Music has a powerful effect on our emotions, our responses and our learning. Research shows that music can help us remember things (if you doubt me on this one, try to think of the letters of the alphabet without thinking of the alphabet songs you learned as a child). It’s also been shown to have a significant effect on our reactions, both physical and emotional and, so some say, on our creativity. Music is such an integral part of the human experience that it shouldn’t surprise anyone that it’s also woven throughout crime fiction in subtle and not-so-subtle ways.
Ngaio Marsh’s Overture to Death has a very interesting musical theme and background (and an ingenious murder weapon). Everyone in the village of Chipping is getting ready for a charity musical recital. On the night of the performance, Miss Idris Campanula is playing a Rachmaninoff piece when all of a sudden, a shot rings out and she’s instantly killed. What’s strange about this murder is that no-one saw anyone aiming or firing a gun. Inspector Roderick Alleyn is called in to investigate, and he soon finds that there’s as much drama offstage as onstage. Miss Campanula was fond of spiteful gossip and knew secrets about most of the villagers. She’s also got an ongoing rivalry with another spinster, Miss Eleanor Prentice, for the affections of the rector, Walter Copeland. So there are plenty of suspects. There’s also the possibility that Miss Campanula might have been killed by accident, since Miss Prentice had been going to play the piece originally. As he interviews the suspects, Alleyn finds that almost all of them could have committed the crime. In the end, Alleyn finds out who the murderer was, and discovers the clever trick that the murderer used to commit the crime without being seen.
There’s a very interesting mystery in Simon Boswell’s debut novel, The Seven Symphonies, which features Helsinki homicide detective Miranda Lewis. Miranda has a musical background, as her father is a musicologist and her sister, Rosie, is a cellist. Miranda’s knowledge about music in general and Jean Sibelius in particular comes in very useful when a young woman’s body is found propped against the monument to Sibelius in Helsinki’s Sibelius Park. The woman’s been strangled and her little finger cut off. Next to her is a violin. Then, another body is found. It’s not long before Miranda and her investigation team realize that they’re on the trail of a serial killer. This isn’t an ordinary killer, though; each of the murders is related in some way to one of Sibelius’ symphonies. Also, after each murder, the killer sends a letter to the police; the letters contain cryptic references to the symphonies, a quotation from Sibelius’ diary, the victim’s fingerprint and the signature, JS. Once Miranda realizes that these murders are tied in with the Sibelius symphonies, she also realizes that she and her team don’t have much time to find the killer. Besides the crimes that are at the center of the plot, this novel also includes a lot of interesting information on Sibelius, his life and his music.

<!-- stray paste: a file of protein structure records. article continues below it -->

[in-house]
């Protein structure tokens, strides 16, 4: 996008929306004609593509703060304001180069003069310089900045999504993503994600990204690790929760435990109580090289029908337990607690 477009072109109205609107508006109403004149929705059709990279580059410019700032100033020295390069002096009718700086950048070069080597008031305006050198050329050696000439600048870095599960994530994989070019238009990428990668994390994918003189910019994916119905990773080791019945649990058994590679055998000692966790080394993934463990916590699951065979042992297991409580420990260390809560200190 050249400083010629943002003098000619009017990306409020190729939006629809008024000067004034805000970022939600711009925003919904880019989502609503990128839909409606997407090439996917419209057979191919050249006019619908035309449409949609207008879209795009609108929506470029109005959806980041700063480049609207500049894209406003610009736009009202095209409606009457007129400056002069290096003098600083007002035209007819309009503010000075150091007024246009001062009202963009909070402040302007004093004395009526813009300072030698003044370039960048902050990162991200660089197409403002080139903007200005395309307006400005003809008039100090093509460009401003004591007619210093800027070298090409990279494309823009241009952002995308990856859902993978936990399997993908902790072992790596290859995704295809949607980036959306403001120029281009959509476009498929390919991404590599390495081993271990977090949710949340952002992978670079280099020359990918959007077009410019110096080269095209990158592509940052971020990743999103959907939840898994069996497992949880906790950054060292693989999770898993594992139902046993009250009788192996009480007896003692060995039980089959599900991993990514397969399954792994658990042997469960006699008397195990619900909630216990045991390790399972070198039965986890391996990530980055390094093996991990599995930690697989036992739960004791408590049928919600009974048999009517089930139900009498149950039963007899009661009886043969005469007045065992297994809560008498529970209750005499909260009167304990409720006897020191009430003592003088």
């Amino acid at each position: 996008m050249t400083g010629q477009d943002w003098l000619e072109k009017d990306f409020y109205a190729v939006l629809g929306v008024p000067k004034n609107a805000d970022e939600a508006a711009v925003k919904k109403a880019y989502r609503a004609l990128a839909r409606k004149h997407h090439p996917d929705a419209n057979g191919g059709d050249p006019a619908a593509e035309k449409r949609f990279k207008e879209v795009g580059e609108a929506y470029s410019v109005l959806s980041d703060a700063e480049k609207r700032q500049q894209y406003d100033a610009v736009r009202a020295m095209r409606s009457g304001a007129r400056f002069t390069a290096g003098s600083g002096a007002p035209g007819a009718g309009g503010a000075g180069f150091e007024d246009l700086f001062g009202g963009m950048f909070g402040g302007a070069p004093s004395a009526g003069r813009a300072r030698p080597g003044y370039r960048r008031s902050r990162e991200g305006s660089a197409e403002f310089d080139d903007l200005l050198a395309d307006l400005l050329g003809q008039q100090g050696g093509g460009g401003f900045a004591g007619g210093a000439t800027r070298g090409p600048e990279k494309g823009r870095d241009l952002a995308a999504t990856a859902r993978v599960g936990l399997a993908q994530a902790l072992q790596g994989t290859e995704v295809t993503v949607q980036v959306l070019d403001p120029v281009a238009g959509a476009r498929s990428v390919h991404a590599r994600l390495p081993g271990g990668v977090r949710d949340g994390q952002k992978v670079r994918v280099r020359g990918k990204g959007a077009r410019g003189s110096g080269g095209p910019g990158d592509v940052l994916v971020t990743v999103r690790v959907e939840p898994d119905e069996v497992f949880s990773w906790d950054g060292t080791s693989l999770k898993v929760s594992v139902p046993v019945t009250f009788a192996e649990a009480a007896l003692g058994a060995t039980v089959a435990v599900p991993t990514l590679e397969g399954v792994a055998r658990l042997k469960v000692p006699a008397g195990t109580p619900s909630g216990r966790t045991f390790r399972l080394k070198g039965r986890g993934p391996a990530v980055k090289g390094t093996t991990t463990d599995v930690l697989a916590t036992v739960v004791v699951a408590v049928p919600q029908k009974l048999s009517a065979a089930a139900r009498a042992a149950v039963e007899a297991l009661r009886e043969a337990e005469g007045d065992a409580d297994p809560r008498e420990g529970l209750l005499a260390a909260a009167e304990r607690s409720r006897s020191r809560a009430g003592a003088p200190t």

Paul Adam’s The Rainaldi Quartet is also centered on music, this time on musical instruments. Tomaso Rainaldi is a luthier, a maker of violins who also occasionally has a violin pupil. He is also a member of a string quartet that includes fellow-luthier Gianni Castiglione (from whose point of view the story is told), local parish priest father Arrighi, and police detective Guastafeste. One evening, the group gathers to play, when Rainaldi hints that he’s been on a mysterious quest. He won’t give any details, but promises to tell everyone another time. That night, Rainaldi is stabbed in the back of the neck with a chisel. Guastafeste begins to investigate with the help of Castiglione, who’s got a background in rare violins. It seems that Rainaldi was in search of the Messiah's Sister, a unique violin created by Stradivarius. When the other members of the quartet find this out, they decide to see if they can finish what Rainaldi started, even though they’re not even sure this mythical violin exists. They’re also not sure that the killer only had one victim in mind.
Elizabeth George’s A Traitor to Memory is focused in part on a brilliant violinist, twenty-eight-year-old Gideon Davies. Davies’ world comes apart one night when he tries to begin to play, and can’t remember anything about music. It seems he’s had a bout with amnesia, and the only thing that may help is a chance to go back and remember everything he can. So he undergoes psychoanalysis to find out what might have triggered his loss. Then, his estranged mother, Eugenia Davies, is killed in a deliberate hit-and-run crash one night. Inspector Thomas “Tommy” Lynley and Sergeant Barbara Havers and their team investigate the murder and soon find that Eugenia Davies’ death is related to the long-ago drowning death of her other child, Sonia, for which Sonia’s then-nanny, Katja Wolff was imprisoned. Lynley’s superior, Superintendent Malcolm Webberly, may also have a connection to the case, as he was involved in the investigation of Sonia’s death, and might have had a close relationship with Eugenie Davies. Lynley and his team find that they have to go back to that earlier death, just as Gideon does in his psychoanalysis, to find out the real reason Eugenie Davies was killed.